A similar but larger folded assembly 210 is formed at the opposite end of the bladder which is folded back over itself at the fold 212 and the back again in a reverse fold 214 so that the end portion of the seam 18 again faces outward relative to the centre of the device 10. Side folds 220 and 220A positioned along the full length of the bladder 16 are formed by folding the bladder 16 back over itself at the fold 222 and 222A and the back again in a reverse fold 224 and 224A so that the side portions of the seam 18 again face outward relative to the centre of the device 10 (see
In use the device 10 may be donned with either the cover 58 and 60 or 58A and 60A exposed by separating the fasteners 71 and 73 and slipping the head through the head opening 20. Normally the chin will be aligned with one of the spaces 86 or 90 on opposite sides of the chin lobe 80 and the device 10 turned to the position shown in
There are 3 difference configurations of the device: “stored” (packaged and folded,
When in any configuration (i.e.: “stored”, “donned for training” or “operational”), the status of the inflation systems can be observed for indication of armed readiness. The windows 62 and 62A on the device 58 and 58A and location of the inflation systems 50 and 53 allow both chambers of the bladder 16A and 16B to be viewed on both the top and bottom side of the device, even when folded into the “stored” configuration. This is made possible by locating the device 52 and its window 62A so that they are aligned with the neck opening 20 (see
The entire device 10 may or may not be protected by an environmental seal, likely vacuum packaged. The seal will be easily torn open by the user if the device is needed, but will be sealed to protect it during prolonged storage (primarily to prevent humidity from prematurely activating the device).
The device 10 may contain other accessories that enhances its performance in the water such as: whistle 310, emergency light and automatic activation lanyard 312 (see
Each accessory is reversible so it can be used by either hand and from either position if the life jacket is donned top-side down or bottom-side down (i.e.: with either cover side facing the body). The entire life jacket is “reversible” so that it can be donned upside down (i.e.: top-side in toward the body) and still fully function to all desirable performance criteria: floatation characteristics (freeboard, body and face floatation angles, self-righting ability, jump impact, mobility, etc. . . . ), structural integrity, sizing accommodation and similar form, fit and function variables.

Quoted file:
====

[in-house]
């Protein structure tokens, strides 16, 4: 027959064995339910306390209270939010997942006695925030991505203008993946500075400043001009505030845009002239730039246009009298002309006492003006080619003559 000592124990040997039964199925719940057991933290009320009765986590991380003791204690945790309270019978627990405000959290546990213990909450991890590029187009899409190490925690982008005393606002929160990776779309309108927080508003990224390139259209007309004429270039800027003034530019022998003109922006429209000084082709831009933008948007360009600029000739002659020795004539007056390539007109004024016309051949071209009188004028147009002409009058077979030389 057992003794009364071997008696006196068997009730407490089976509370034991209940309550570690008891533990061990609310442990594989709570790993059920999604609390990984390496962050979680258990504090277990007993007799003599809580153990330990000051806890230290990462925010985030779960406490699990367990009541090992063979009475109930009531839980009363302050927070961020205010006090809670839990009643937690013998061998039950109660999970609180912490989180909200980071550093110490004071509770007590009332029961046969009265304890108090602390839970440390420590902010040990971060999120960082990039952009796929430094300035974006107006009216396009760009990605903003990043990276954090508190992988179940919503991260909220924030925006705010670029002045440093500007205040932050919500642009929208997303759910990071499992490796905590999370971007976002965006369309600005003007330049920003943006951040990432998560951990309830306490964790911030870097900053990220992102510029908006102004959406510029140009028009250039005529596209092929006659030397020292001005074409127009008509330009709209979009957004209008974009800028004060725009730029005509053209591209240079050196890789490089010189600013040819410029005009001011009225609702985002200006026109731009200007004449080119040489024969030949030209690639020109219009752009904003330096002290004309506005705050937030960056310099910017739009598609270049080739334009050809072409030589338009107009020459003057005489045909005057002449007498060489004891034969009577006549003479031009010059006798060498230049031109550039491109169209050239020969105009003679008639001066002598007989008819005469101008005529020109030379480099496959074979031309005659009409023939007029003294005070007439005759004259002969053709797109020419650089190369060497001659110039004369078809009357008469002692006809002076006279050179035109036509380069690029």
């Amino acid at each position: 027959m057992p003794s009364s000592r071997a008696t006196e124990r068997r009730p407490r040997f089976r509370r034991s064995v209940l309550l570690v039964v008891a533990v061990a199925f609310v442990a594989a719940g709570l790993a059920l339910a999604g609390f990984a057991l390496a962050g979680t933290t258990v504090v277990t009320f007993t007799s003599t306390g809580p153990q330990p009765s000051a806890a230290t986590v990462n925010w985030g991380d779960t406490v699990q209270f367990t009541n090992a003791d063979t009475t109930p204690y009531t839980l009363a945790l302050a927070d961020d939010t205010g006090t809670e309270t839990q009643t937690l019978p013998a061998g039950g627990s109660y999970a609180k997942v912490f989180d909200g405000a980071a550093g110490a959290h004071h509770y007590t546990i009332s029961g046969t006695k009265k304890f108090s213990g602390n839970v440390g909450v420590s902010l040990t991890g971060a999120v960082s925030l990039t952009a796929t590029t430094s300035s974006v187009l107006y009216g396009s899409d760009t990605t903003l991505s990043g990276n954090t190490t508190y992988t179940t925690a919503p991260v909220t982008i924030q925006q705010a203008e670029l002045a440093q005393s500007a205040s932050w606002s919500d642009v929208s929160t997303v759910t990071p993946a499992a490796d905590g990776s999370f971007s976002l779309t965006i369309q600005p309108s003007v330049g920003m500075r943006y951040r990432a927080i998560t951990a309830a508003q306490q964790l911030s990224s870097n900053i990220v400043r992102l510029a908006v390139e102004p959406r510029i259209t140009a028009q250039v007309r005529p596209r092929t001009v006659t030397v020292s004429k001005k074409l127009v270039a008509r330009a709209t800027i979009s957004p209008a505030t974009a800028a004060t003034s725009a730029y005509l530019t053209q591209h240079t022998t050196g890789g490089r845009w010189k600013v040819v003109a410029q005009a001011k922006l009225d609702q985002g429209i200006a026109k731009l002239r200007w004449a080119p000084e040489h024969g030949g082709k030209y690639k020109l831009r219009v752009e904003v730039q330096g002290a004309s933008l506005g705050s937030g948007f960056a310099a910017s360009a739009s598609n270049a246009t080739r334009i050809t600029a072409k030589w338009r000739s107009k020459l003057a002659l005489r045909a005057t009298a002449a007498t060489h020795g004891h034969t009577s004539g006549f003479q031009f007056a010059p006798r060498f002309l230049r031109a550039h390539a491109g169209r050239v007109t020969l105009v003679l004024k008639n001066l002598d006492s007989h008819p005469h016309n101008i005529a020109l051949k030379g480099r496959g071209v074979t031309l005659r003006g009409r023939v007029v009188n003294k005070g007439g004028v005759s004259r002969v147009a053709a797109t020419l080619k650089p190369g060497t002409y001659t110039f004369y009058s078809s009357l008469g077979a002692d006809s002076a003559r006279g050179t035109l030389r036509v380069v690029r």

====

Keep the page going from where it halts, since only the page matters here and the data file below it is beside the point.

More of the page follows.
Having described the invention, modifications will be evident to those skilled in the art without departing from the scope of the invention as defined in the appended claims.
|Cited Patent||Filing date||Publication date||Applicant||Title|
|US1400976 *||Jan 11, 1921||Dec 20, 1921||William G Parmele||Life-saving device|
|US3750205 *||Aug 23, 1971||Aug 7, 1973||G Pfeifer||Life preserver|
|US3931657||Jun 12, 1974||Jan 13, 1976||Rubber Dynamics Corporation||Life vest|
|US5494469||Sep 30, 1994||Feb 27, 1996||The United States Of America As Represented By The Secretary Of The Navy||Inflatable life vest|
|US5567191||Jan 14, 1993||Oct 22, 1996||Gordon; Peter C.||Improvements relating to life jackets|
|US6767267||May 27, 2003||Jul 27, 2004||James Edgerly Miller||Apparatus to be worn as a necklace around the neck of a small child, which, when submerged in water, will inflate an float the child's head above water|
|US6776678||Dec 7, 2001||Aug 17, 2004||William H. Courtney||Integrated or attached space occupying cephalic restraint collar for improved life jacket performance|
|US20040033739 *||Jun 16, 2003||Feb 19, 2004||Courtney William L.||Multi-chambered personal survival device and an orally inflated, flush mounted, hybrid bladder|
|U.S. Classification||441/106, 441/88, 441/112|
|Sep 6, 2005||AS||Assignment|
Owner name: MUSTANG SURVIVAL CORP., CANADA
Free format text: ASSIGNMENT OF ASSIGNORS INTEREST;ASSIGNOR:BAZANT, TYLER FRANCIS;REEL/FRAME:016950/0857
Effective date: 20050826
|Dec 8, 2010||FPAY||Fee payment|
Year of fee payment: 4
|Mar 25, 2013||AS||Assignment|
Owner name: BANK OF AMERICA, N.A., AS AGENT, GEORGIA
Free format text: SECURITY AGREEMENT;ASSIGNOR:MUSTANG SURVIVAL CORP.;REEL/FRAME:030074/0884
Effective date: 20130322
|Oct 1, 2013||AS||Assignment|
Owner name: MUSTANG SURVIVAL HOLDINGS CORPORATION, CANADA
Free format text: 1ST AMALGAMATION;ASSIGNOR:MUSTANG SURVIVAL CORP.;REEL/FRAME:031324/0629
Effective date: 20130322
|Oct 2, 2013||AS||Assignment|
Owner name: MUSTANG SURVIVAL CORP., CANADA
Free format text: CHANGE OF NAME;ASSIGNOR:8459207 CANADA INC.;REEL/FRAME:031332/0707
Effective date: 20130418
Owner name: 8459207 CANADA INC, CANADA
Free format text: MERGER;ASSIGNOR:MUSTANG SURVIVAL HOLDINGS CORPORATION;REEL/FRAME:031332/0582
Effective date: 20130322
Owner name: MUSTANG SURVIVAL ULC, CANADA
Free format text: CHANGE OF NAME;ASSIGNOR:MUSTANG SURVIVAL CORP.;REEL/FRAME:031331/0461
Effective date: 20130613
|Oct 4, 2013||AS||Assignment|
Owner name: WILMINGTON TRUST, NATIONAL ASSOCIATION, MINNESOTA
Free format text: SECURITY AGREEMENT;ASSIGNOR:MUSTANG SURVIVAL ULC;REEL/FRAME:031344/0221
Effective date: 20131004
|Mar 3, 2015||SULP||Surcharge for late payment|
Year of fee payment: 7
|Mar 3, 2015||FPAY||Fee payment|
Year of fee payment: 8